This course focuses on enduring, conceptual understandings and the content that supports it. This approach enables students to spend less time on factual recall and more time on inquiry-based learning of essential concepts. It enables them to develop the reasoning skills necessary to engage in the science practices used throughout their study of this course. Students also develop advanced inquiry and reasoning skills, such as designing a plan for collecting data, analyzing data, applying mathematical routines, and connecting concepts in and across domains. The course covers diverse topics, from the inner workings of a cell in biochemistry and heredity to how organisms have evolved and learned to interact with one another. Laboratory work is an integral component and students are exposed to simple experiments such as diffusion and osmosis to more complex experiments that deal with molecular biology. Enrolled students are expected to take the AP Biology Exam in May.
Prerequisites: BIO 601 and department consent
Note: This course requires students to meet periodically outside class time to complete lab investigations, assessments and other course material. More information is available upon request from the department or the course instructor.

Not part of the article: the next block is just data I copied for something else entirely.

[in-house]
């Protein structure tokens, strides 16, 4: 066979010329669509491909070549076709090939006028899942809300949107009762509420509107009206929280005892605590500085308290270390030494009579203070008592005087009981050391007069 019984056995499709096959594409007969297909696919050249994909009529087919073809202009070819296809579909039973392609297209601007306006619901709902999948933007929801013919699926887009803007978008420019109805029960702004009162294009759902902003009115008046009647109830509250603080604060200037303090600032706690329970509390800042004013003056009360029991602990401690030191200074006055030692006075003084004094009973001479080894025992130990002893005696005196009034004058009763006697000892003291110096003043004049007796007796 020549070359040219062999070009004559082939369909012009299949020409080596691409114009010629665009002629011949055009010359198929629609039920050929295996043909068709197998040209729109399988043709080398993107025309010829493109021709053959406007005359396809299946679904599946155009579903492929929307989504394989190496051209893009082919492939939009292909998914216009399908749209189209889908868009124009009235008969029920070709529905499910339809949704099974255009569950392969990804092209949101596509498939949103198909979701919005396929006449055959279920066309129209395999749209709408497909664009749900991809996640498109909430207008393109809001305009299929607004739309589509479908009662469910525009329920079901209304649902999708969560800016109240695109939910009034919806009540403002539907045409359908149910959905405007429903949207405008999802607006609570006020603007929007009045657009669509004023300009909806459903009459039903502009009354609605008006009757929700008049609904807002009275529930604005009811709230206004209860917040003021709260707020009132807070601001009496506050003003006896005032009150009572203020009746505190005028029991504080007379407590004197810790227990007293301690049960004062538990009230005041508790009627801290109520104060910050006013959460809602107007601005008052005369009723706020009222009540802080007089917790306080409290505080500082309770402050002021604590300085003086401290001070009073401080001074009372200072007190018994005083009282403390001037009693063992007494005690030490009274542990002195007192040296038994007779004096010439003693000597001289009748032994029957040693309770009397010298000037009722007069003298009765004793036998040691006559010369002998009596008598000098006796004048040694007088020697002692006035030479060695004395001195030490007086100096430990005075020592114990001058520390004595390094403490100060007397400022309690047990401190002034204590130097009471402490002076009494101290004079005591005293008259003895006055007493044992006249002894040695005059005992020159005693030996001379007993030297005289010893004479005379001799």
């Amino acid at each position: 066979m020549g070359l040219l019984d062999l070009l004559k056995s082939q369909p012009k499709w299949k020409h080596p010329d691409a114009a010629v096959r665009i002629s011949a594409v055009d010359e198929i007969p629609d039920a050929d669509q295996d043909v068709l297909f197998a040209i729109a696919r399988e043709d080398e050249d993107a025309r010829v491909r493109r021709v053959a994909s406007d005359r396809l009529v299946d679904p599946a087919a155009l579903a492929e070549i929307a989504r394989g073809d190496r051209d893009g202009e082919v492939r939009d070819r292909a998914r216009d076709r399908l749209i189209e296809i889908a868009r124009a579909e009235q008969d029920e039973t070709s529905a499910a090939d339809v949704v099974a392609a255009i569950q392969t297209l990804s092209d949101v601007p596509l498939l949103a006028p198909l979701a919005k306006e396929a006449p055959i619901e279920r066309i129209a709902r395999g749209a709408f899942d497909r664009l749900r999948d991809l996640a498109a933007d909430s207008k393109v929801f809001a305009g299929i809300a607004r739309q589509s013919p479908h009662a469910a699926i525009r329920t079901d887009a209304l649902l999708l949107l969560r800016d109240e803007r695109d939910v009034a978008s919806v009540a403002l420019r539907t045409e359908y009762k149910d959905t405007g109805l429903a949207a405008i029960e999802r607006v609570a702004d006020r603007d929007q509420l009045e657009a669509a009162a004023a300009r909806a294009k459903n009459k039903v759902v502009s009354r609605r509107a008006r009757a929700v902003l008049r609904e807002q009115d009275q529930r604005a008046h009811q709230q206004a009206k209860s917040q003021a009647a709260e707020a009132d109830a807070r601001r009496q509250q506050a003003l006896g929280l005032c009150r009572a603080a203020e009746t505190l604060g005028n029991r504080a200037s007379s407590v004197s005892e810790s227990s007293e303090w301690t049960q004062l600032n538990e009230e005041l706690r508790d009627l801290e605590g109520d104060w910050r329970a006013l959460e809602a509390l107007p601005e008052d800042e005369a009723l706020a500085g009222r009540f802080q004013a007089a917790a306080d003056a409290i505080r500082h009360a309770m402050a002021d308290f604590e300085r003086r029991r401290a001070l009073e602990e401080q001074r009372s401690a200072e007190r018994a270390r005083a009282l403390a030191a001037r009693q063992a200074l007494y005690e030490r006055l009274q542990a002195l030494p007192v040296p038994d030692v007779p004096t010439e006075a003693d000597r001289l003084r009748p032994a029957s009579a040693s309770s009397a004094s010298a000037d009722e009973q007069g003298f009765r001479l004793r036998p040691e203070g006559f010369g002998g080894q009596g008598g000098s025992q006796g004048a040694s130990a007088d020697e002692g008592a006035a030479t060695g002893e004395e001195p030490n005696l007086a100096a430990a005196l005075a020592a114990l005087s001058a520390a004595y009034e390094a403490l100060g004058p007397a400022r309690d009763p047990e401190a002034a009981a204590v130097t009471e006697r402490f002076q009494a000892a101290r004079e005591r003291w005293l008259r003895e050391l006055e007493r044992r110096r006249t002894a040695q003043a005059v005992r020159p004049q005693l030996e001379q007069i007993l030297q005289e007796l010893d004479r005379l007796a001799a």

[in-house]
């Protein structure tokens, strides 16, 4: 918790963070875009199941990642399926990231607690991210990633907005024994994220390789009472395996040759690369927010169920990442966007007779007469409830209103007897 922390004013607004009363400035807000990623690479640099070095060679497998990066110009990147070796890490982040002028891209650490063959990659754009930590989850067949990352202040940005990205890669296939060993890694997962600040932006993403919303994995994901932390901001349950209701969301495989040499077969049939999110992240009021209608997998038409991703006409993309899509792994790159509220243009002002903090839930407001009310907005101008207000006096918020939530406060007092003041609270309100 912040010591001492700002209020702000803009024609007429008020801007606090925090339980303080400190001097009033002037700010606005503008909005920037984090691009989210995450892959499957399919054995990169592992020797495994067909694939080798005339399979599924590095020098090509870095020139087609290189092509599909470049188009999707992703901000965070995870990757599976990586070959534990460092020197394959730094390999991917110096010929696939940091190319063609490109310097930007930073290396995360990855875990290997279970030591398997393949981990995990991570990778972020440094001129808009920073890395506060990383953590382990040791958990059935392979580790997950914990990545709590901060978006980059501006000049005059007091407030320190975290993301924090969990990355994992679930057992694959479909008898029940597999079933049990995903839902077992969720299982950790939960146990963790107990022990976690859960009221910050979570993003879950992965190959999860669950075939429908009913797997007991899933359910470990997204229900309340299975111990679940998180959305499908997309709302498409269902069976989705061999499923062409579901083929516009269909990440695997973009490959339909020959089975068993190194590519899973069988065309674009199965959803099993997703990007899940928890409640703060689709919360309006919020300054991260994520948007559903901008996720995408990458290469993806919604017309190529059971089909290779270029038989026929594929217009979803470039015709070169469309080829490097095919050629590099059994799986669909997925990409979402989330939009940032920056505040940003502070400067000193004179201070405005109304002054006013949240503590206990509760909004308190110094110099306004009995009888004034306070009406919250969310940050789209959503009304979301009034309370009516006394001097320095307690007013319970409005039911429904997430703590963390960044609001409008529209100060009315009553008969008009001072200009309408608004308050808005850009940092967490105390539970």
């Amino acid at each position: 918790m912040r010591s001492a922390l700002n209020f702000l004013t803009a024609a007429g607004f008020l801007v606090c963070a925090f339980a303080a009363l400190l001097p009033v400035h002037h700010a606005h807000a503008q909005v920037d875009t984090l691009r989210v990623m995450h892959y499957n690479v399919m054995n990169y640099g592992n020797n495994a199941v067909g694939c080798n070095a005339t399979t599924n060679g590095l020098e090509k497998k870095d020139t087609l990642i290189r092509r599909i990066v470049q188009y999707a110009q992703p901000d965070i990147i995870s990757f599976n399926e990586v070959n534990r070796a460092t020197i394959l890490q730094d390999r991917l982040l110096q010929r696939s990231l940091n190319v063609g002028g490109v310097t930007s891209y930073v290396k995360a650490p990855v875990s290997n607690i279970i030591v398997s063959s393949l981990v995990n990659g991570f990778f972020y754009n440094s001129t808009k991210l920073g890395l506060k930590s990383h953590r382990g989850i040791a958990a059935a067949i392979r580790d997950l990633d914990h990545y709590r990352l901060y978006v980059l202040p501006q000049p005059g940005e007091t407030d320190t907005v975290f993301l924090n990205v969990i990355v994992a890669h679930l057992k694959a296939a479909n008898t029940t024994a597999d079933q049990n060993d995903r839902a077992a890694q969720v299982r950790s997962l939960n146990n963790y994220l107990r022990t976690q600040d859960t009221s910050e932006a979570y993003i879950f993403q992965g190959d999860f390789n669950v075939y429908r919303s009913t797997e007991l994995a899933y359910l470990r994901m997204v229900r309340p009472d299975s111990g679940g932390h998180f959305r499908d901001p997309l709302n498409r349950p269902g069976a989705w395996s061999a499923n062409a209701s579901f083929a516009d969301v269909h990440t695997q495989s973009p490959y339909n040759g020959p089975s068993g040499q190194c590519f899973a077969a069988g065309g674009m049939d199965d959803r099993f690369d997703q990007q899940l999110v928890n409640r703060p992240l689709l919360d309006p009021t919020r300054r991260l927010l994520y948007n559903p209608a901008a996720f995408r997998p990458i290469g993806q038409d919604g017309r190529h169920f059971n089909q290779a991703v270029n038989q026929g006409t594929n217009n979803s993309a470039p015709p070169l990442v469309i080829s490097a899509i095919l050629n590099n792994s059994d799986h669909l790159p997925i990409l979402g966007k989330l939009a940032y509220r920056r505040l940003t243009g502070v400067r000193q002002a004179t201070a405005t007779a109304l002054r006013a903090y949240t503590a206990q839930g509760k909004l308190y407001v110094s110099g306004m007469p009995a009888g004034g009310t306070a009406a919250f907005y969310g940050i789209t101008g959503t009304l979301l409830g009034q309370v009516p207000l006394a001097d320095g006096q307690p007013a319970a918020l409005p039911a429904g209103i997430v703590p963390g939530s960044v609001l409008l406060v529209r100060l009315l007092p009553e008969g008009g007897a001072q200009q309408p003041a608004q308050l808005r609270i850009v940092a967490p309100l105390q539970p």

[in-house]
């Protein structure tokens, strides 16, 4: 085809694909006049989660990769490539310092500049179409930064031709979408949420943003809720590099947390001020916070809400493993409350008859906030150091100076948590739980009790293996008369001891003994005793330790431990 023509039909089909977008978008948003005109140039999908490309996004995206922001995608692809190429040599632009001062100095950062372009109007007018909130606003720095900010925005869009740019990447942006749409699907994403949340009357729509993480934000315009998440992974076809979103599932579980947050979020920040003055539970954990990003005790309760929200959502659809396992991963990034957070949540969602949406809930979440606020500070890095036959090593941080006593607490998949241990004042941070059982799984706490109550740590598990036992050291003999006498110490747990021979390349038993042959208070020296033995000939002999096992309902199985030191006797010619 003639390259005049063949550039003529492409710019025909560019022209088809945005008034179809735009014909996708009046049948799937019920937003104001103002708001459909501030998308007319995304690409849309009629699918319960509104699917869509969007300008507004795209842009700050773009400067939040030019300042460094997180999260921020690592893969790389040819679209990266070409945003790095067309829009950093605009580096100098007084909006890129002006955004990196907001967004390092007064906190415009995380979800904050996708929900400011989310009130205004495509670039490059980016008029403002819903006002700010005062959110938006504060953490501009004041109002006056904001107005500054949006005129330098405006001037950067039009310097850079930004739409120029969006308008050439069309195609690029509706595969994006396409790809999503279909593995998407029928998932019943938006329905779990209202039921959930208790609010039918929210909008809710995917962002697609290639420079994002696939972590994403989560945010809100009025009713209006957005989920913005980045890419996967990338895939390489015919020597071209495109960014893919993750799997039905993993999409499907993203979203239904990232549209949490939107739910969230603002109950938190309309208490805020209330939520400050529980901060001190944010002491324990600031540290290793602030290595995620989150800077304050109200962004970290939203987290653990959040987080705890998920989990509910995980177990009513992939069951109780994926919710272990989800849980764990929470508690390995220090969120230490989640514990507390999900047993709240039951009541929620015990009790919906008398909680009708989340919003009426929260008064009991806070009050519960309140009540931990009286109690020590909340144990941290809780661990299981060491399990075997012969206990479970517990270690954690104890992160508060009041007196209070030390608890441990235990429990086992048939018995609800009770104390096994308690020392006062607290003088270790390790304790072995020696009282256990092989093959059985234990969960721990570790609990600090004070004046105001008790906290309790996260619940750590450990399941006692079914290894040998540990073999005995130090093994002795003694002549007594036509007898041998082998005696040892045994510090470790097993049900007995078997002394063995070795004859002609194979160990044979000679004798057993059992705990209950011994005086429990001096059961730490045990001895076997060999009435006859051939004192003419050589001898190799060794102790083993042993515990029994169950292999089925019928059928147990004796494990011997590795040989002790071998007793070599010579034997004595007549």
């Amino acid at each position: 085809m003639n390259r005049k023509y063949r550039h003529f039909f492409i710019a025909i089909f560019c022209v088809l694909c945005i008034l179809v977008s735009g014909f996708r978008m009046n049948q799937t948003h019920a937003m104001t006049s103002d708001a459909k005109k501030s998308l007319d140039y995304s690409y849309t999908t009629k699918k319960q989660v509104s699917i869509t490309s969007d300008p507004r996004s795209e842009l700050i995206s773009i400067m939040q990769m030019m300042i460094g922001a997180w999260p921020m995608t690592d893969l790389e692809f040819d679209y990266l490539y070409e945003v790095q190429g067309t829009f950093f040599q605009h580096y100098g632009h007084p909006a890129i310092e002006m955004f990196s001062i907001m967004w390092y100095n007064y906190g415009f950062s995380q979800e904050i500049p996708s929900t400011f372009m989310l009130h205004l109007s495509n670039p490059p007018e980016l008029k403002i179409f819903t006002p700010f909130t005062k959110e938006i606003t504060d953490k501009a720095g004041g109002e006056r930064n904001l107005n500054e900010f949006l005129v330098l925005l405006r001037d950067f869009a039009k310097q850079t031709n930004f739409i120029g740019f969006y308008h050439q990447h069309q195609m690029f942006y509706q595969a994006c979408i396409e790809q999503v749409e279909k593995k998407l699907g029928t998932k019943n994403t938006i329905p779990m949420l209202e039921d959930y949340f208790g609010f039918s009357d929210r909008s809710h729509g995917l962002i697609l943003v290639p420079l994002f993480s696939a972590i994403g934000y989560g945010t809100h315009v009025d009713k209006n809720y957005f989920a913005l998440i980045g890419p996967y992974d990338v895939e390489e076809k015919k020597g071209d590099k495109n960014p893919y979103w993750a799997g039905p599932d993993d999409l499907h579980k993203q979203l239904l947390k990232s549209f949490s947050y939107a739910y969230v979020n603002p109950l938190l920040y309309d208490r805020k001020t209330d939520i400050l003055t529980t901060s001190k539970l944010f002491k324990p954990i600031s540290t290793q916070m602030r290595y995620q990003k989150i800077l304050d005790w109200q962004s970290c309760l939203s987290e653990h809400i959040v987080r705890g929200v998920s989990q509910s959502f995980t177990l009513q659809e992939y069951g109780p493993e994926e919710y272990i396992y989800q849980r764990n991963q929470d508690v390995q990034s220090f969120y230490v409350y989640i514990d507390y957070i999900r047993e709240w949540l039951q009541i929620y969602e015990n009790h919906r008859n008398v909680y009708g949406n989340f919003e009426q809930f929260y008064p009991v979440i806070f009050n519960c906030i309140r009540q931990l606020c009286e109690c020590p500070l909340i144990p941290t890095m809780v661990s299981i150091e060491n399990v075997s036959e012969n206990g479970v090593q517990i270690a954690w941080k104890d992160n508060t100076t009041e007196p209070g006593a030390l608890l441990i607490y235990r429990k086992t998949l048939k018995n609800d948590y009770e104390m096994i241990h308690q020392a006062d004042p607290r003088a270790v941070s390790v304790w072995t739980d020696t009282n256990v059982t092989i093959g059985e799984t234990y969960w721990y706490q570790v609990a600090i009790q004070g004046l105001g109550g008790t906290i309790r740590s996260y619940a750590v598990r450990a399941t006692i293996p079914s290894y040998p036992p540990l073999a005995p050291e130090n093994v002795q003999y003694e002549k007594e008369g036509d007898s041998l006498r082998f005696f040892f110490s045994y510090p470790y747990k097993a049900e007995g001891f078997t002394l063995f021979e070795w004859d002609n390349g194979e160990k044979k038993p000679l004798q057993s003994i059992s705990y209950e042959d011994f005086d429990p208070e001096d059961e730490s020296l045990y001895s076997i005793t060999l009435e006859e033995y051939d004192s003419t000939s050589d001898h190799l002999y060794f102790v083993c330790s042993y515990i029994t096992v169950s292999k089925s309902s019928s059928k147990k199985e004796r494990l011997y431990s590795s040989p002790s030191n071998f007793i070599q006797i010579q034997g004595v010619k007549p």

This course is modeled around a comparable college course that aligns with college level standards. The course curriculum has been developed to promote enduring, conceptual understanding by implementing inquiry-based learning. This approach helps students to develop advanced inquiry and reasoning skills necessary to engage in the science practices used throughout the course and in real life. The course explores major topics in modern inorganic chemistry at the first-year college level. Through extensive laboratory work, independent reading and class discussion, students investigate topics such as atomic structure, nuclear chemistry, bonding, equilibrium, kinetics, thermodynamics and electrochemistry. Enrolled students are expected to take the AP Chemistry exam in May.
Prerequisites: CHM 601, Algebra II and department consent